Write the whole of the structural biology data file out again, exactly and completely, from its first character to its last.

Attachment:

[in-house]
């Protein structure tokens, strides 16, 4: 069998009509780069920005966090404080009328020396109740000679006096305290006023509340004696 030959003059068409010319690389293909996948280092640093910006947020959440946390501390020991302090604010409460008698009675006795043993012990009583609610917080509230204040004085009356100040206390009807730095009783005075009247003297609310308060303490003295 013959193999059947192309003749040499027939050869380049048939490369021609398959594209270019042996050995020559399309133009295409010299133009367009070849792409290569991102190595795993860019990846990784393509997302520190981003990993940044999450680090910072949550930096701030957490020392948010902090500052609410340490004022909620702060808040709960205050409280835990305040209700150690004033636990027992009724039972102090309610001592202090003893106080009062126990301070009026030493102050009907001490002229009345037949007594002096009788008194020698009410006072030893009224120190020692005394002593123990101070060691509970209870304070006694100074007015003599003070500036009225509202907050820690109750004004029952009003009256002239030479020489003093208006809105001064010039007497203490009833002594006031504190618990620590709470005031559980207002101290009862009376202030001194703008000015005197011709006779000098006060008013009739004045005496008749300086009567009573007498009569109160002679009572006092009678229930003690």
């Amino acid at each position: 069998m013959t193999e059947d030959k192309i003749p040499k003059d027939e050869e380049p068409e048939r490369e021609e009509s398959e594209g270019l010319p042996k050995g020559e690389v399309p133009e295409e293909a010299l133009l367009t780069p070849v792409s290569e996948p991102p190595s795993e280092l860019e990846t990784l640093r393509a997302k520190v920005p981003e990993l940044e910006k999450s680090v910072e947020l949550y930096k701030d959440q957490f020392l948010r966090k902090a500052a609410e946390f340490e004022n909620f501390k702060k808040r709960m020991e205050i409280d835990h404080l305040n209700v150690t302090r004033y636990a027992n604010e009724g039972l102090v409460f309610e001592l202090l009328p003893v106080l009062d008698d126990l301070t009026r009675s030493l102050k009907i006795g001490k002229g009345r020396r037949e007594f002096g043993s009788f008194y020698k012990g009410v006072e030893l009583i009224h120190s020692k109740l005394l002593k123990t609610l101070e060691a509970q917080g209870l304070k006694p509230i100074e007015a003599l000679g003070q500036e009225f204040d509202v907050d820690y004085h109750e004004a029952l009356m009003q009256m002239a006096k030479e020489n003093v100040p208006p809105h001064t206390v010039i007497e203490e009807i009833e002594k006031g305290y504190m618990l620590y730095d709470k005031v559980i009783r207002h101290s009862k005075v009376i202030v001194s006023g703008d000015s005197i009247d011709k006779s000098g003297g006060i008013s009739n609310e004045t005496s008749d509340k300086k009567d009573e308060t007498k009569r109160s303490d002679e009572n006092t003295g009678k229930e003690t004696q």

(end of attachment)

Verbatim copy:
[in-house]
């Protein structure tokens, strides 16, 4: 069998009509780069920005966090404080009328020396109740000679006096305290006023509340004696 030959003059068409010319690389293909996948280092640093910006947020959440946390501390020991302090604010409460008698009675006795043993012990009583609610917080509230204040004085009356100040206390009807730095009783005075009247003297609310308060303490003295 013959193999059947192309003749040499027939050869380049048939490369021609398959594209270019042996050995020559399309133009295409010299133009367009070849792409290569991102190595795993860019990846990784393509997302520190981003990993940044999450680090910072949550930096701030957490020392948010902090500052609410340490004022909620702060808040709960205050409280835990305040209700150690004033636990027992009724039972102090309610001592202090003893106080009062126990301070009026030493102050009907001490002229009345037949007594002096009788008194020698009410006072030893009224120190020692005394002593123990101070060691509970209870304070006694100074007015003599003070500036009225509202907050820690109750004004029952009003009256002239030479020489003093208006809105001064010039007497203490009833002594006031504190618990620590709470005031559980207002101290009862009376202030001194703008000015005197011709006779000098006060008013009739004045005496008749300086009567009573007498009569109160002679009572006092009678229930003690």
């Amino acid at each position: 069998m013959t193999e059947d030959k192309i003749p040499k003059d027939e050869e380049p068409e048939r490369e021609e009509s398959e594209g270019l010319p042996k050995g020559e690389v399309p133009e295409e293909a010299l133009l367009t780069p070849v792409s290569e996948p991102p190595s795993e280092l860019e990846t990784l640093r393509a997302k520190v920005p981003e990993l940044e910006k999450s680090v910072e947020l949550y930096k701030d959440q957490f020392l948010r966090k902090a500052a609410e946390f340490e004022n909620f501390k702060k808040r709960m020991e205050i409280d835990h404080l305040n209700v150690t302090r004033y636990a027992n604010e009724g039972l102090v409460f309610e001592l202090l009328p003893v106080l009062d008698d126990l301070t009026r009675s030493l102050k009907i006795g001490k002229g009345r020396r037949e007594f002096g043993s009788f008194y020698k012990g009410v006072e030893l009583i009224h120190s020692k109740l005394l002593k123990t609610l101070e060691a509970q917080g209870l304070k006694p509230i100074e007015a003599l000679g003070q500036e009225f204040d509202v907050d820690y004085h109750e004004a029952l009356m009003q009256m002239a006096k030479e020489n003093v100040p208006p809105h001064t206390v010039i007497e203490e009807i009833e002594k006031g305290y504190m618990l620590y730095d709470k005031v559980i009783r207002h101290s009862k005075v009376i202030v001194s006023g703008d000015s005197i009247d011709k006779s000098g003297g006060i008013s009739n609310e004045t005496s008749d509340k300086k009567d009573e308060t007498k009569r109160s303490d002679e009572n006092t003295g009678k229930e003690t004696q």